The below post and images are now quite dated. Please feel free to contact me for any information on the Blue Mountains or to arrange your own private tour to some of the best photography locations.

I have just returned from a weekend spent in Australia’s Blue Mountains where I was running a multi-day photography workshop. I have always enjoyed shooting and exploring up here and this trip reaffirmed my love for this part of the country. Below is a few images I captured over the weekend and my top 3 locations I recommend you check out if you find yourself in the mountains.

Lincoln’s Rock aka Flat Rock

Aussie’s have a way of not beating around the bush when it comes to naming locations, and Flat Rock is no exception. This place is exactly that, a flat rock overlooking a killer view of the Jamison Valley and Kings Tableland. When you are here, you are reminded how vast and rugged this iconic landscape is. We shot the rock at sunset, which is ideal since the sun sinks below the mountains across the opposite side of the valley. Along the way, the light disperses through various peaks and ridges, changing the scenery every minute.  Without a doubt, the best part of Flat Rock is the peak that you see in the image below. A portrait on the edge has become the norm and if you have time and the sky is clear, consider heading back at night for some star gazing. There’s also a small ‘cave’ below the main platform as well. Flat Rock is located at the end of Little Switzerland Dr, Wentworth Falls.

Sunset in the Blue Mountains

Watching the sunset, Blue Mountains NSW

Blue Mountains Cave

Blue Mountains, Lincoln Rock

A man star gazing

 

Valley Of  The Waters

Once again, another name that doesn’t muck around. If you like valleys and water, this is the place for you. I have had the pleasure of hiking this track a few times now and it never disappoints. For the initial leg, you find yourself surrounded by dense Aussie bush, however, as you begin to descend to the valley, you are soon sheltered by the shade of the rainforest accompanied by the sound water that has slowly carved the ancient canyons below. Although shooting waterfalls in bright daylight can be difficult, the valley still provides plenty of shade. A special moment occurred at Sylvia Falls as we were preparing to leave, the sun finally found its way through an opening in the trees and gently beamed its warm rays through the mist of the falls below. The light here was one of the highlights of the weekend for me.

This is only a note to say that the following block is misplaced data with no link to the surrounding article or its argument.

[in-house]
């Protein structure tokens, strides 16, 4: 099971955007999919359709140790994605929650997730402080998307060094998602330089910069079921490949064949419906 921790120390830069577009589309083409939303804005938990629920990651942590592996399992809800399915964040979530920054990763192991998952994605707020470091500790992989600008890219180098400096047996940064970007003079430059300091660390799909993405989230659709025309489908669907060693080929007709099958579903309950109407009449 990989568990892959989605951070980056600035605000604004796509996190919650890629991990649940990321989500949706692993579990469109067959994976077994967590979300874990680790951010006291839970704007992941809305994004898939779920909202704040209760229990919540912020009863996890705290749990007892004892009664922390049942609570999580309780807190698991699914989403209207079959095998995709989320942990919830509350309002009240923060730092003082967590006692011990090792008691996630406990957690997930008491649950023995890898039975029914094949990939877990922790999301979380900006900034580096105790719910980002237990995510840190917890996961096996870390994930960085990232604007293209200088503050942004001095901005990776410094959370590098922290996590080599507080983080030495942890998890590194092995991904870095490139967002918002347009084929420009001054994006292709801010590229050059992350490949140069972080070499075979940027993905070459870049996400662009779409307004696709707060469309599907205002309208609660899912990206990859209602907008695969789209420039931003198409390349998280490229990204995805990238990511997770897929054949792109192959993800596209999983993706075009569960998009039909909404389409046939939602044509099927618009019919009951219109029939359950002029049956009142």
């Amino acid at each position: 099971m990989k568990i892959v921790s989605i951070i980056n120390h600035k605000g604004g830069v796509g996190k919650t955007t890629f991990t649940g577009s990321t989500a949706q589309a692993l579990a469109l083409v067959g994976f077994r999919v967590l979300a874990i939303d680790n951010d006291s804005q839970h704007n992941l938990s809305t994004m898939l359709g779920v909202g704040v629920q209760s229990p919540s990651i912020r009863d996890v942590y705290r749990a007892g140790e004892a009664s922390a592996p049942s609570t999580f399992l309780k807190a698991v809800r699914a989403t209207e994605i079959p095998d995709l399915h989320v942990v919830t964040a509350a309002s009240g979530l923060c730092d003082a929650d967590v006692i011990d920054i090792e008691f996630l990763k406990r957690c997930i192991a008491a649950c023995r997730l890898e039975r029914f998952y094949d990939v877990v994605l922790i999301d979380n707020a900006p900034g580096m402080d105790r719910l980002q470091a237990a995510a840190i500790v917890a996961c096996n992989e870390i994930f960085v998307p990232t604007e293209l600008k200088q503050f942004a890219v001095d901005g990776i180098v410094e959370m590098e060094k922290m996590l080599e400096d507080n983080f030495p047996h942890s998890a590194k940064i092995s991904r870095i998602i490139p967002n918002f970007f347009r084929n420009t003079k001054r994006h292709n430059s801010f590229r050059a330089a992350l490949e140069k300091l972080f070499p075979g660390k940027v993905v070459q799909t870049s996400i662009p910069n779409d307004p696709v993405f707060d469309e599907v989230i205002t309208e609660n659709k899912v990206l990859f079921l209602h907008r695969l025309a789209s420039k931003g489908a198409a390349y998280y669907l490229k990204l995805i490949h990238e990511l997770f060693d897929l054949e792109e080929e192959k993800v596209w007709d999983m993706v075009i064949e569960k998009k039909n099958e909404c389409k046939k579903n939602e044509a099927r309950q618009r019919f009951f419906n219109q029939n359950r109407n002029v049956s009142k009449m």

Sunlight beaming through a waterfall.

Sunlight beaming down over a waterfall.

A man standing under a waterfall.

Andrew is set up, capturing Empress Falls.

 

Govetts Leap Lookout

Hands down, Govetts Leaps is my favourite place to watch the sunrise in the mountains. From here, it is evident how the mountains got their name, as eucalyptus mist rises from the trees and appears blue as it refracts light. This lookout provides panoramic views of the rugged Grose Valley and really emphasizes the sheer size of the Blue Mountains. On this particular morning, the light was absolutely ethereal and ignited the entire sky from east to west. On the drive over from our hotel, Lilianfels, I sensed something special was on it’s way as the clouds were quite dense and there was a perfect opening on the horizon for the sun to spread its light. The lookout has its own car park and as you step out of your vehicle, you’re encountered by an overwhelming site that makes you feel incredibly small. As I stood and looked across the valley I couldn’t help but think of Yosemite National Park and Milford Sound. This here really is one of Australia’s greatest vistas. I was more than grateful to witness this moment and share it with some awesome people who participated in my photography workshop.

Photographers capturing a sunrise in the mountains of Australia.

Carmen and Andrew capturing the magic. It is easy to get overwhelmed when photographing light like this. It is critical to just slow yourself down, appreciate the moment and enjoy the process.

A colorful sunrise over a mountainous landscape.

 

Only two hours away from my home, I am fortunate to be so close to a place that makes me feel like I have stepped back in time to an ancient land untouched by man. I have seen many mountainous landscapes around the world, and although the Blue Mountains may not have the height or peaks as some of the others, there is a charm here that is like no other. It’s easy for us today to view and desire things that we don’t have. A single click on our phones can seemingly transport us a million miles from home, to a place that we think will be better than where we presently are.  At the end of this weekend, I was reminded how important it is to appreciate and make the most of what you have in your own backyard. I think we all have a sense of adventure and wanderlust inside all of us, what better place to start then right outside your door. WP

If you would like to join me on my next photography workshop, please check out my workshop page or feel free to contact me with any requests. To keep up to date with my adventures and special offers, please feel free to subscribe to my newsletter here.